I’ve worked with offshore teams for over 6 years both as a contractor (with an offshore team) and as a VP in my current post heading up Product Development for Dominion Dealer Solutions.
When you are a contractor, managing offshore talent requires no real balance because you are the manager supervising your offshore programmers. Your job in this task is to communicate well, manage expectations for both the client and the team, and then know the strengths and weaknesses of your team… promoting one and carefully managing the other.
Managing local development teams that use offshore talent is a whole different beast. Your challenges are multiple:
- Buy-in from your local team is critical. You need to sell offshoring to your local team through logic and common sense. If they can’t get their projects done because they can’t find local developers quickly enough, then using offshore is logical.
- You must listen to your local team’s concerns. If your local team has concerns, hear them out. Work with them using logic and common sense… something developers respect. Shoving offshore talent down their throats is a sure way to lose your best people.
- Getting started can be a challenge especially if local teams have an anti-offshore bias. Start small with offshore support that will augment your team so that people can work through their biases and find success. We started with QA. The key was in defining clear rules, expectations, and specs for the QA team. It worked well thus giving my teams a good model with which to start.
- You must help your team learn how to manage their offshore partners. Don’t just dump the offshore team on your local team as say “Go!”. Help them pick the team, select the tasks and set the rules, learn how to communicate, and release the offshore team if things don’t work out. We had one offshore team that couldn’t get things right no matter how hard we tried. Part of the management challenge was knowing it was OK to let them go quickly the same way you would a poorly performing employee.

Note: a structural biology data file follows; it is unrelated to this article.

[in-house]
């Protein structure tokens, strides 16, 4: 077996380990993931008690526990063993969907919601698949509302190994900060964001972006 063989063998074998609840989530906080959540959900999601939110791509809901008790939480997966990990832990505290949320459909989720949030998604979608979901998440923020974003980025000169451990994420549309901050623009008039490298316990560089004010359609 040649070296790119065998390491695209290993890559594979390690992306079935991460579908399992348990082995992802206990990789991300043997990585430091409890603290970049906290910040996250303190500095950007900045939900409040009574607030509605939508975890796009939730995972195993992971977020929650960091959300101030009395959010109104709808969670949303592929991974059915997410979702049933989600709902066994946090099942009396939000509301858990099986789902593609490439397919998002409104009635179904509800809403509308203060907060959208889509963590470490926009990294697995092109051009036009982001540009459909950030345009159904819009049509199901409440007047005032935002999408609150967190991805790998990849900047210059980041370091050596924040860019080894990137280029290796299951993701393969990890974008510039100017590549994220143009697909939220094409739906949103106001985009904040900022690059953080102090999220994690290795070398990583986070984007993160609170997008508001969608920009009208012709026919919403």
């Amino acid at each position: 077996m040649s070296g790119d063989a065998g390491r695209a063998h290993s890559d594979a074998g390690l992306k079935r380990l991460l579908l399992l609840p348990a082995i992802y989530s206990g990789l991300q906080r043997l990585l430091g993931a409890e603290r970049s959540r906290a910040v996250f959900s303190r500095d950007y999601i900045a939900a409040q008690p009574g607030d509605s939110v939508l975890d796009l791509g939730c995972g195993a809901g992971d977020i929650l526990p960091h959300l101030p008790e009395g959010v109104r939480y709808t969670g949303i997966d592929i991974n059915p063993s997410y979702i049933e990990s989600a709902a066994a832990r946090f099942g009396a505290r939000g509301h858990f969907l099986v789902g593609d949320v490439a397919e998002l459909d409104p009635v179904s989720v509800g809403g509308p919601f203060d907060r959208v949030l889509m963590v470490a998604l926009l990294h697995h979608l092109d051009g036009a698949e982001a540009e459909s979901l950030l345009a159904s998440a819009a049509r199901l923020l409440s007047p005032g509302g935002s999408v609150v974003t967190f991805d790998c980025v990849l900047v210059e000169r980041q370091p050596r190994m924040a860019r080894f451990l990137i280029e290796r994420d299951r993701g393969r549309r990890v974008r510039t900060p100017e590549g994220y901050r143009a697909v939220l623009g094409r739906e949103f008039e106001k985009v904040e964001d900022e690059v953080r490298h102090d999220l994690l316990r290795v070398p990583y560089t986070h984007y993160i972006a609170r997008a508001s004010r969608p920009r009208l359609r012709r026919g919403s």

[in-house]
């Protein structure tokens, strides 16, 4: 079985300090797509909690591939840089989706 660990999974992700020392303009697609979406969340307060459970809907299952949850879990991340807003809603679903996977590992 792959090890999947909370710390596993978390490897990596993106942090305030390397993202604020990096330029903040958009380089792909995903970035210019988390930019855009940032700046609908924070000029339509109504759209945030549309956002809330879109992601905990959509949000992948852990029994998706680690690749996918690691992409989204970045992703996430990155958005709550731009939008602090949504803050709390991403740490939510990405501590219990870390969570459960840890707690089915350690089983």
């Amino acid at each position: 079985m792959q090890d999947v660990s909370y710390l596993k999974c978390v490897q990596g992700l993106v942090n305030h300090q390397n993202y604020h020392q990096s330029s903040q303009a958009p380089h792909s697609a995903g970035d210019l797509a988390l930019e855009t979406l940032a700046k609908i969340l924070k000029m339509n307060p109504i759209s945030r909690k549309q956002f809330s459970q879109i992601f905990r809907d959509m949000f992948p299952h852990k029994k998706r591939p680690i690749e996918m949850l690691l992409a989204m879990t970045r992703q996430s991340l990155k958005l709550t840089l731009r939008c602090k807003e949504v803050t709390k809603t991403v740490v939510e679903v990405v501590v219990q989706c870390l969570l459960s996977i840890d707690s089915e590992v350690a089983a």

- Know how to communicate with your offshore team. Different cultures communicate differently and their attitude about work can vary. For example, some cultures do not obsess about work like many Americans. They see work as equal to other pursuits in life. They work hard… but play hard too. Moreover, other cultures treat authority differently. Americans are comfortable with challenging authority while other cultures practice greater deference. A good rule: When you ask the person if they understand, they might say “Yes!” but not understand a thing. Sometimes you need to confirm what they understand by having them recite it back to you.
The list goes on, but I’ll leave it to another blog entry. What I am discussing here is balance. Once you create your team of local and offshore talent, do you freeze your local team’s size and build your offshore units as you take on new business? How do you balance your team… do you use your offshore support everywhere or do you specialize their focus?
The answers to these two questions depend on your values and how you manage risk. I’ll hit both of them separately.